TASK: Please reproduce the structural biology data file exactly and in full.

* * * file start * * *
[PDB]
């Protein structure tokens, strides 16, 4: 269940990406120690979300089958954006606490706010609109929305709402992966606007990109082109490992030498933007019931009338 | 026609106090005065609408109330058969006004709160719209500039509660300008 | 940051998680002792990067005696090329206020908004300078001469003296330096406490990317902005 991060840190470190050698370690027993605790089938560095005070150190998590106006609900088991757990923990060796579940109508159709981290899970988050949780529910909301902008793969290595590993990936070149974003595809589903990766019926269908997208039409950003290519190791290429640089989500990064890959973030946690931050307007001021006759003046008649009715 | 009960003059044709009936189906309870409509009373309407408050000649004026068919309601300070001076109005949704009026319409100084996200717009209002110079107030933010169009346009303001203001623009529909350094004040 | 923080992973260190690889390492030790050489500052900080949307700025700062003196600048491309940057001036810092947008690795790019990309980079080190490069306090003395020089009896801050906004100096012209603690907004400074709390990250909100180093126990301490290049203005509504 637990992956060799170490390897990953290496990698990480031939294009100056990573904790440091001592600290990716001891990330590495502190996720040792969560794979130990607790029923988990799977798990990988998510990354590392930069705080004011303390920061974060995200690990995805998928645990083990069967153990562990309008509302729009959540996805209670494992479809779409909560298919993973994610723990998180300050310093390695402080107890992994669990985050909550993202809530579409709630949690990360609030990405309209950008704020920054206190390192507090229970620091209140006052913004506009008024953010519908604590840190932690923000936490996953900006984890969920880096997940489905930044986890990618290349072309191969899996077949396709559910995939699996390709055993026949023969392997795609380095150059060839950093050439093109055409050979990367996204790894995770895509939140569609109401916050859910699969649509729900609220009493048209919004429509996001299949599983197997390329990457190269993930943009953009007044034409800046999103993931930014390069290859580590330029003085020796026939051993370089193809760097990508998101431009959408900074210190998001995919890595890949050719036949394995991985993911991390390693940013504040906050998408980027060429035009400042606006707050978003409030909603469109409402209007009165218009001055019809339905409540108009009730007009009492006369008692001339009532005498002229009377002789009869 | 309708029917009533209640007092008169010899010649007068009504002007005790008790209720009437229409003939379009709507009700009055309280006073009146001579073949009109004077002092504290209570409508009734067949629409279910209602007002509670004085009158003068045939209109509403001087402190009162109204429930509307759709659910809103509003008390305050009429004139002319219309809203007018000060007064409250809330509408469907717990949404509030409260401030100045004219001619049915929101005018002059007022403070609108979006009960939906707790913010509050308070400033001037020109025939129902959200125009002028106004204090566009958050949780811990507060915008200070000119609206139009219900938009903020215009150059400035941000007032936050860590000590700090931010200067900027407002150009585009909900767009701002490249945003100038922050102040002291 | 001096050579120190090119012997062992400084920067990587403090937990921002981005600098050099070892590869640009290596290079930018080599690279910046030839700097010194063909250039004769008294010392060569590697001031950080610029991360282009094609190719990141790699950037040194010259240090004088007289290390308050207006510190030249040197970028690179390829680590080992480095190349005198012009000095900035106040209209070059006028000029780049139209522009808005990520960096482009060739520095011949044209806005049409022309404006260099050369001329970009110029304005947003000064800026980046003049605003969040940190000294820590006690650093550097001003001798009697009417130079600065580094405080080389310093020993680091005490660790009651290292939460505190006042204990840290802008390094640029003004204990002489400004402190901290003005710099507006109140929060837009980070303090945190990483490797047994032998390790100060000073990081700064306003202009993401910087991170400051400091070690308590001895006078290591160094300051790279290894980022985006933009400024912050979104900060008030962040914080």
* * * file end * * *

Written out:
[PDB]
């Protein structure tokens, strides 16, 4: 269940990406120690979300089958954006606490706010609109929305709402992966606007990109082109490992030498933007019931009338 | 026609106090005065609408109330058969006004709160719209500039509660300008 | 940051998680002792990067005696090329206020908004300078001469003296330096406490990317902005 991060840190470190050698370690027993605790089938560095005070150190998590106006609900088991757990923990060796579940109508159709981290899970988050949780529910909301902008793969290595590993990936070149974003595809589903990766019926269908997208039409950003290519190791290429640089989500990064890959973030946690931050307007001021006759003046008649009715 | 009960003059044709009936189906309870409509009373309407408050000649004026068919309601300070001076109005949704009026319409100084996200717009209002110079107030933010169009346009303001203001623009529909350094004040 | 923080992973260190690889390492030790050489500052900080949307700025700062003196600048491309940057001036810092947008690795790019990309980079080190490069306090003395020089009896801050906004100096012209603690907004400074709390990250909100180093126990301490290049203005509504 637990992956060799170490390897990953290496990698990480031939294009100056990573904790440091001592600290990716001891990330590495502190996720040792969560794979130990607790029923988990799977798990990988998510990354590392930069705080004011303390920061974060995200690990995805998928645990083990069967153990562990309008509302729009959540996805209670494992479809779409909560298919993973994610723990998180300050310093390695402080107890992994669990985050909550993202809530579409709630949690990360609030990405309209950008704020920054206190390192507090229970620091209140006052913004506009008024953010519908604590840190932690923000936490996953900006984890969920880096997940489905930044986890990618290349072309191969899996077949396709559910995939699996390709055993026949023969392997795609380095150059060839950093050439093109055409050979990367996204790894995770895509939140569609109401916050859910699969649509729900609220009493048209919004429509996001299949599983197997390329990457190269993930943009953009007044034409800046999103993931930014390069290859580590330029003085020796026939051993370089193809760097990508998101431009959408900074210190998001995919890595890949050719036949394995991985993911991390390693940013504040906050998408980027060429035009400042606006707050978003409030909603469109409402209007009165218009001055019809339905409540108009009730007009009492006369008692001339009532005498002229009377002789009869 | 309708029917009533209640007092008169010899010649007068009504002007005790008790209720009437229409003939379009709507009700009055309280006073009146001579073949009109004077002092504290209570409508009734067949629409279910209602007002509670004085009158003068045939209109509403001087402190009162109204429930509307759709659910809103509003008390305050009429004139002319219309809203007018000060007064409250809330509408469907717990949404509030409260401030100045004219001619049915929101005018002059007022403070609108979006009960939906707790913010509050308070400033001037020109025939129902959200125009002028106004204090566009958050949780811990507060915008200070000119609206139009219900938009903020215009150059400035941000007032936050860590000590700090931010200067900027407002150009585009909900767009701002490249945003100038922050102040002291 | 001096050579120190090119012997062992400084920067990587403090937990921002981005600098050099070892590869640009290596290079930018080599690279910046030839700097010194063909250039004769008294010392060569590697001031950080610029991360282009094609190719990141790699950037040194010259240090004088007289290390308050207006510190030249040197970028690179390829680590080992480095190349005198012009000095900035106040209209070059006028000029780049139209522009808005990520960096482009060739520095011949044209806005049409022309404006260099050369001329970009110029304005947003000064800026980046003049605003969040940190000294820590006690650093550097001003001798009697009417130079600065580094405080080389310093020993680091005490660790009651290292939460505190006042204990840290802008390094640029003004204990002489400004402190901290003005710099507006109140929060837009980070303090945190990483490797047994032998390790100060000073990081700064306003202009993401910087991170400051400091070690308590001895006078290591160094300051790279290894980022985006933009400024912050979104900060008030962040914080």